Click here for an example of a listing with great photos and if you have any questions or need photos cropped or edited, feel free to call the team on +64 9 296 4436 and in Australia on +61 3 9614 4882 or email them to firstname.lastname@example.org
A $9,501 gavelhouse.com purchase is proving to be the best decision of young trainer Michael Purdon’s burgeoning career.
When perusing a standardbred.gavelhouse.com auction catalogue last year, the West Melton horseman’s eye was caught by the breeding of Mystic Max, having been a fan of his sire, French stallion Village Mystic.
Purdon duly secured the yearling out of the famed Robinson family, but when it came to selling down shares in the colt, Purdon had no takers.
While it was deflating at the time, it has worked out in Purdon’s favour, with the juvenile trotter now boasting more than $36,000 in earnings after his victory in the Gr.2 Sires’ Stakes 2YO Trotting Championship (1980m) at Addington Raceway on Friday.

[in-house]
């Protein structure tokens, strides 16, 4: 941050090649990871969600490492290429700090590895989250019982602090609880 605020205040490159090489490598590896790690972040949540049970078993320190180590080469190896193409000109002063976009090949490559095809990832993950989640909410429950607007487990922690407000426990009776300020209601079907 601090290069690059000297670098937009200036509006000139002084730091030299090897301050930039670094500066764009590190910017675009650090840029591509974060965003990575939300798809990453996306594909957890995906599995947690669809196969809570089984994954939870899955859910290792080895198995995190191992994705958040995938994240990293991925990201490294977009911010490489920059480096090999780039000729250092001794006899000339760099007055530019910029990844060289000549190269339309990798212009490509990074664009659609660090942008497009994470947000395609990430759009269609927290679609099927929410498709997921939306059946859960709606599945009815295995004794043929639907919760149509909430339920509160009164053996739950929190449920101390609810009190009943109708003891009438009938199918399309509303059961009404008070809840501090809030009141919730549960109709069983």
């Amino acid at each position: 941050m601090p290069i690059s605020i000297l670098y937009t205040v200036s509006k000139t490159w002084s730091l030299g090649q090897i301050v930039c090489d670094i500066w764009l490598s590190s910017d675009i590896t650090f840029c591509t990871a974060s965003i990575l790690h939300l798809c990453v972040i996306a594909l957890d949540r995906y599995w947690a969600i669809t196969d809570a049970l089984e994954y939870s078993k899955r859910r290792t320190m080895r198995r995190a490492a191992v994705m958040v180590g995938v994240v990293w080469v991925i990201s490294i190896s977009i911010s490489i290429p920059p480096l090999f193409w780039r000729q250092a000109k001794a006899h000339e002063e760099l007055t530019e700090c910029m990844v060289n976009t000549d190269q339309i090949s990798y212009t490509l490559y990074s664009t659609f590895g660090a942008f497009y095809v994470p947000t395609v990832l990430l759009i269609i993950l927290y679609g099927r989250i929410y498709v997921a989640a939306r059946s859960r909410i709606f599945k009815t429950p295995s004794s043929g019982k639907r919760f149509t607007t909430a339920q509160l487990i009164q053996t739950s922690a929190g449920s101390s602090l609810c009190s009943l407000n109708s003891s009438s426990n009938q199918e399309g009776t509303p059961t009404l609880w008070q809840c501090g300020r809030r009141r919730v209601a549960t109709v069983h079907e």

“I tried to sell shares in him in the early stages, but I couldn’t get anyone interested. It has now worked out really well owning him outright,” Purdon said.
Starting from the outside of the front-row, Mystic Max was taken back early to take a sit for driver Blair Orange, with hot-favourite Highgrove breaking early.
Orange continued to sit patiently behind his colt until he asked him to improve on the back of Mr Love three-wide down the backstraight.
Mystic Max found clear running room down the home straight and ran over the top of his rivals to win by a half-length over Wy Fi, with a further three-quarters of a length back to Mr Love in third.
While his chances were aided by a breaking Highgrove, Purdon said manners are a huge factor when it comes to juvenile trotters.
“None of these juvenile trotters are really bombproof, they all have their little hitches,” Purdon said. “We were just fortunate enough tonight that Mystic Max put it all together.
“He is nice and kind, and he is showing he is pretty versatile now, with his first win leading up, and tonight’s win coming with a sit.”